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Making good use of cost data: #3 – am I becoming more efficient?

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The Cost Transparency Initiative (CTI) templates are helping pension funds to get a grip on their investment costs – but how can funds make the data useful? There are three fundamental questions that pension fund Boards should expect answers on:

1.     Are my costs reasonable?
2.     Am I getting value-for-money?
3.     Am I becoming more efficient?

In the last of three articles we focus on question #3 – am I becoming more efficient?

The first two articles looked at understanding and evaluating total costs at a total portfolio level, suggesting that costs should be seen in the context of performance and if active management, in all its forms, is being rewarded. It’s OK to pay more if you’re getting more.  

Understanding if your costs are high or low and comparing with others is helpful. Looking at the correlation with outperformance more helpful still. What we really need to complete the jigsaw is to understand whether insights on cost have led to change, i.e., what has happened to our costs over time?

Importantly, the question is not ‘are my costs coming down’? We need to distinguish between cost changes that flow from our strategy (e.g., asset mix decisions) and underlying efficiency. 

It’s entirely understandable that costs increase over time in many funds.  The two drivers are ad velorem fees, which mean that costs are tied to the value of assets, and asset mix. There is a reasonable question about the morality of ad velorem fees, but the really big driver of change is asset mix. Put simply, if more of your assets are put into higher cost investments, your total costs will go up (and for many, particularly DB funds investing more in alternatives, asset mix will most likely drive costs up). 

For funds wanting to understand how their costs are changing, the starting point is to create a baseline and then to track changes from that baseline. An annual re-appraisal is sufficient – any more frequent risks cost analysis ‘overkill’.

CEM calculates a ‘Predicted Cost’ for each client. The predicted cost reflects the impact of asset mix changes over time. It assumes that how you implement your strategy (e.g., % active v passive) and what you spend internally and externally in each intervening year is the same in bps as it was in the baseline year, i.e., if the only thing that changed were your asset mix, what would your costs be? The predicted cost is like a rolling benchmark from which we can start to understand efficiency gains.

What we really want to see is a fund’s actual costs tracking below the Predicted Cost. How a fund’s actual costs compare with the Predicted Cost can be sensitive to a number of things, for example:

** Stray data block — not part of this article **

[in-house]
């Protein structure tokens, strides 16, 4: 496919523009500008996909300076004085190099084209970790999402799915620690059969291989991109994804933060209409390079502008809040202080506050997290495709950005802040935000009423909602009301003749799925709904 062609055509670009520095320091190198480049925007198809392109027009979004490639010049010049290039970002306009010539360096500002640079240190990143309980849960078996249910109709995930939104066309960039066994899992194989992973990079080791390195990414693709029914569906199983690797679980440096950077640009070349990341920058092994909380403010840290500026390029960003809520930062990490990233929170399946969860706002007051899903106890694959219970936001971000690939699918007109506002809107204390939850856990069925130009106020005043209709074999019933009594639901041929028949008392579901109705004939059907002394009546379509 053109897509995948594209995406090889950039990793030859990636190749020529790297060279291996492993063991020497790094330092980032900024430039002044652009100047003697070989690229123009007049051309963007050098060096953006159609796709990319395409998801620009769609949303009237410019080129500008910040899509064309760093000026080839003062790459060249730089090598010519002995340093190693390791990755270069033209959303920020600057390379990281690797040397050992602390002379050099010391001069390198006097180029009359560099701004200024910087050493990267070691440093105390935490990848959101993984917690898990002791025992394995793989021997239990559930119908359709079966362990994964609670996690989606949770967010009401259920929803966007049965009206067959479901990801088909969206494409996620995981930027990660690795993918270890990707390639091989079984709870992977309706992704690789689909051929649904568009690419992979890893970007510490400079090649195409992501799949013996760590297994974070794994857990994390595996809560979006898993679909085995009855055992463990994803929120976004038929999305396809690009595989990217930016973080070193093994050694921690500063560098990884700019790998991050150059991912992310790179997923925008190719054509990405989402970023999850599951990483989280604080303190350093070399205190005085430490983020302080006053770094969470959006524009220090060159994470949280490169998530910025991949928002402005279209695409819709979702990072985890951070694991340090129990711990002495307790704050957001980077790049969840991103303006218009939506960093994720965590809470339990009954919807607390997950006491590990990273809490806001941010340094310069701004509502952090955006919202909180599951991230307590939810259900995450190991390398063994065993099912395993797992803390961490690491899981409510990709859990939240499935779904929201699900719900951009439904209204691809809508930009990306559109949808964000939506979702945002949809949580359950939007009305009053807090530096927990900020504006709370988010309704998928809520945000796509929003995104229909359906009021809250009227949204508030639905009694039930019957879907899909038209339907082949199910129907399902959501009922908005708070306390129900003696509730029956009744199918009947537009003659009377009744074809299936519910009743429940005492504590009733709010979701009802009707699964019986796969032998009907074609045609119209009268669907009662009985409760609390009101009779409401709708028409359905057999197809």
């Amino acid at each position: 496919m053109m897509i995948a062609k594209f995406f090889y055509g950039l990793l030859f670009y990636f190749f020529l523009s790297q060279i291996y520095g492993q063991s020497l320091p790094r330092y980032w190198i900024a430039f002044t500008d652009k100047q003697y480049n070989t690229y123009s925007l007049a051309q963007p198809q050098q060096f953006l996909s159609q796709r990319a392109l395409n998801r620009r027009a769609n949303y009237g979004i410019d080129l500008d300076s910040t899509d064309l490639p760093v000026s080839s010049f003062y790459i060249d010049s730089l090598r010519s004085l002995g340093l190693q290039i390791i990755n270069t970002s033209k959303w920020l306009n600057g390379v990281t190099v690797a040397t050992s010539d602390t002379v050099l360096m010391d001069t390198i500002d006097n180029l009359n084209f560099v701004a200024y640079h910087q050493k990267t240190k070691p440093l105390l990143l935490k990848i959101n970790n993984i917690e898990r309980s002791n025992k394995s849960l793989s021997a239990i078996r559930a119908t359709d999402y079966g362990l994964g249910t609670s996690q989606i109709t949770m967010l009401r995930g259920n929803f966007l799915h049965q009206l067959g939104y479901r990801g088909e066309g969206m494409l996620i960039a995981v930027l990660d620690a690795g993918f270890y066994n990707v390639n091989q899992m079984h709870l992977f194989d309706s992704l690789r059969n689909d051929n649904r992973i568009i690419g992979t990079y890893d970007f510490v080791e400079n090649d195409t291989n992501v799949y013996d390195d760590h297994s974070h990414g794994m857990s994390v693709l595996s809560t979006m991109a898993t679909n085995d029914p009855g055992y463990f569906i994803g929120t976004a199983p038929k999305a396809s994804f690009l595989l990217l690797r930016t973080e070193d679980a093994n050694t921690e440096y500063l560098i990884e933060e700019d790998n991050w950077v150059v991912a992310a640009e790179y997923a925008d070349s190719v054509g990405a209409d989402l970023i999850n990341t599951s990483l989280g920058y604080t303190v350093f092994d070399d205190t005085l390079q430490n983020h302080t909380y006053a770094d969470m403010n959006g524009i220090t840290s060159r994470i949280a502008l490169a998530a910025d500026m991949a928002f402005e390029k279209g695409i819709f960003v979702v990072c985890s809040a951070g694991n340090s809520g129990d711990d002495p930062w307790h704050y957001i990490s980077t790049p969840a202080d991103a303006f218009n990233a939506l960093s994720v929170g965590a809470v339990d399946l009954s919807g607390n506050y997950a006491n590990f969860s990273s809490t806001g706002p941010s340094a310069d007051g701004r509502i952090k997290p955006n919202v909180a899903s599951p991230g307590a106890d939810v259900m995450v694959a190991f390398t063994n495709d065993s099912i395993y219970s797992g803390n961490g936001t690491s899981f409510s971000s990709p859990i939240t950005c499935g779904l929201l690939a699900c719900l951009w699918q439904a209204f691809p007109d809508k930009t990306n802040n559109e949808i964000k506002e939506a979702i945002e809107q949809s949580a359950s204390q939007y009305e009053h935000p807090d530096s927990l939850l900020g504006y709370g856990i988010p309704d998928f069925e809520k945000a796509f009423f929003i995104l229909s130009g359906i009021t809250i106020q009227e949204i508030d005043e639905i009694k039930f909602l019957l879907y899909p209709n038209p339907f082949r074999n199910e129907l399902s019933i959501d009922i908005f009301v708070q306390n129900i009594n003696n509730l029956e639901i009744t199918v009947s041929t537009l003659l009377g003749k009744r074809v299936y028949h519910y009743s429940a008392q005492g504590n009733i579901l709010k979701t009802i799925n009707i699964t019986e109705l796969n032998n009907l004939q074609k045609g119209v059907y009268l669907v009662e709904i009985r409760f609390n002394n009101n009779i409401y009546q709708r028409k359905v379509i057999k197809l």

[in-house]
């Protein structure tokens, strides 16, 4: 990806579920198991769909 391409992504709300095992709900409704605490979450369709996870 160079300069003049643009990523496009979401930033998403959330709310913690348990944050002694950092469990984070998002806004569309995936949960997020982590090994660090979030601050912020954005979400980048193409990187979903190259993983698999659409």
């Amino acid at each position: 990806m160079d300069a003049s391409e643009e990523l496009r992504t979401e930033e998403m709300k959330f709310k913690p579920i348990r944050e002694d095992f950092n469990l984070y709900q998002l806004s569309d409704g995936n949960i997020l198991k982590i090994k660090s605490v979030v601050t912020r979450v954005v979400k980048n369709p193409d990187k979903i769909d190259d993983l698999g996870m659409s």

·       Outlying or unusual costs in the baseline year, that distort the baseline (funds can be made to look like superstars or mugs by outliers in baseline data). 
·       Performance fees, particularly in private markets, can have a large distorting effect on total costs in individual years.

Once we understand these factors, then we can start to understand how underlying costs are changing, how they compare with the Predicted Cost and therefore whether efficiency gains are resulting in lower costs over time. Efficiency gains come in two forms:

·       Implementation style impacts – changing the active v passive or internal v external split, or in changing the approach to investing in private markets, and
·       Simply paying less for similar assets than before.

By looking at cost trends in this way we can understand both the magnitude and source of savings.

Going right back to the beginning, the starting point for everything is, of course, high quality data. CEM has learned over 30 years collecting data using standard templates that data ‘cleaning’ is the most difficult and resource intensive part of the cost and value-for-money evaluation process. Nothing has changed with the arrival of the CTI templates. Often the data is flawed or incomplete and interventions are needed to make the data useable.

Ultimately every pound, dollar or euro taken out of pension fund has an impact. In a defined benefit scheme what is lost to cost needs to be replaced in contributions or performance. In a defined contribution scheme, fees directly affect the amount the pension scheme pays to the member. Costs matter. We should take care to ensure that costs are reasonable, that investments deliver value-for-money and that we drive efficiency gains over time. 

  John Simmonds, Client Relationship Manager, CEM